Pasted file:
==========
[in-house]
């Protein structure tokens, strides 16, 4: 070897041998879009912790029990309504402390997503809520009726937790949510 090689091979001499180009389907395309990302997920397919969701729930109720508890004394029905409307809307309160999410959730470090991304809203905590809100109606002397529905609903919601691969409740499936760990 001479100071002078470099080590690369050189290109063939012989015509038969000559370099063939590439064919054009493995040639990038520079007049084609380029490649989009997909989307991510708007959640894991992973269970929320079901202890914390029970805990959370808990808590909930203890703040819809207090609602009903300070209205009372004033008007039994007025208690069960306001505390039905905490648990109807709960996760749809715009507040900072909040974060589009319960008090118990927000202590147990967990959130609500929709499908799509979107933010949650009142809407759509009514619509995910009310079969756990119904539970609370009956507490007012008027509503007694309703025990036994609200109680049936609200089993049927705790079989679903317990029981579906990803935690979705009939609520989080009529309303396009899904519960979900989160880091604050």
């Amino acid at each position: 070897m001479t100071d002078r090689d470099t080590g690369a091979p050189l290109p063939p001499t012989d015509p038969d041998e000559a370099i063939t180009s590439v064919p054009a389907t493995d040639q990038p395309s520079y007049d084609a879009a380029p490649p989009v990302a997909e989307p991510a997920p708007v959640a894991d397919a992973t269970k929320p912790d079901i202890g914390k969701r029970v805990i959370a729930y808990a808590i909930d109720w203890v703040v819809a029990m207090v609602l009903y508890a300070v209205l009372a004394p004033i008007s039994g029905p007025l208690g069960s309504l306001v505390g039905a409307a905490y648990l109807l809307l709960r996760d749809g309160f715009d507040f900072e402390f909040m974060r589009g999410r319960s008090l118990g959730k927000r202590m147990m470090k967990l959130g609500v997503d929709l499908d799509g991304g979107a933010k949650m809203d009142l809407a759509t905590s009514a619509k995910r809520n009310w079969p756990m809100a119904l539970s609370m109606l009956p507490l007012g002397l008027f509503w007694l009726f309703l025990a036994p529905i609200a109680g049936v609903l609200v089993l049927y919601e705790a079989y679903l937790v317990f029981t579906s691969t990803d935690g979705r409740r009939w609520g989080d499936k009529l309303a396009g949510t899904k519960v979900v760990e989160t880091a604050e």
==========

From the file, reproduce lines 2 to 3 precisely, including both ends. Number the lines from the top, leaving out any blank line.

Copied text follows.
């Protein structure tokens, strides 16, 4: 070897041998879009912790029990309504402390997503809520009726937790949510 090689091979001499180009389907395309990302997920397919969701729930109720508890004394029905409307809307309160999410959730470090991304809203905590809100109606002397529905609903919601691969409740499936760990 001479100071002078470099080590690369050189290109063939012989015509038969000559370099063939590439064919054009493995040639990038520079007049084609380029490649989009997909989307991510708007959640894991992973269970929320079901202890914390029970805990959370808990808590909930203890703040819809207090609602009903300070209205009372004033008007039994007025208690069960306001505390039905905490648990109807709960996760749809715009507040900072909040974060589009319960008090118990927000202590147990967990959130609500929709499908799509979107933010949650009142809407759509009514619509995910009310079969756990119904539970609370009956507490007012008027509503007694309703025990036994609200109680049936609200089993049927705790079989679903317990029981579906990803935690979705009939609520989080009529309303396009899904519960979900989160880091604050």
């Amino acid at each position: 070897m001479t100071d002078r090689d470099t080590g690369a091979p050189l290109p063939p001499t012989d015509p038969d041998e000559a370099i063939t180009s590439v064919p054009a389907t493995d040639q990038p395309s520079y007049d084609a879009a380029p490649p989009v990302a997909e989307p991510a997920p708007v959640a894991d397919a992973t269970k929320p912790d079901i202890g914390k969701r029970v805990i959370a729930y808990a808590i909930d109720w203890v703040v819809a029990m207090v609602l009903y508890a300070v209205l009372a004394p004033i008007s039994g029905p007025l208690g069960s309504l306001v505390g039905a409307a905490y648990l109807l809307l709960r996760d749809g309160f715009d507040f900072e402390f909040m974060r589009g999410r319960s008090l118990g959730k927000r202590m147990m470090k967990l959130g609500v997503d929709l499908d799509g991304g979107a933010k949650m809203d009142l809407a759509t905590s009514a619509k995910r809520n009310w079969p756990m809100a119904l539970s609370m109606l009956p507490l007012g002397l008027f509503w007694l009726f309703l025990a036994p529905i609200a109680g049936v609903l609200v089993l049927y919601e705790a079989y679903l937790v317990f029981t579906s691969t990803d935690g979705r409740r009939w609520g989080d499936k009529l309303a396009g949510t899904k519960v979900v760990e989160t880091a604050e």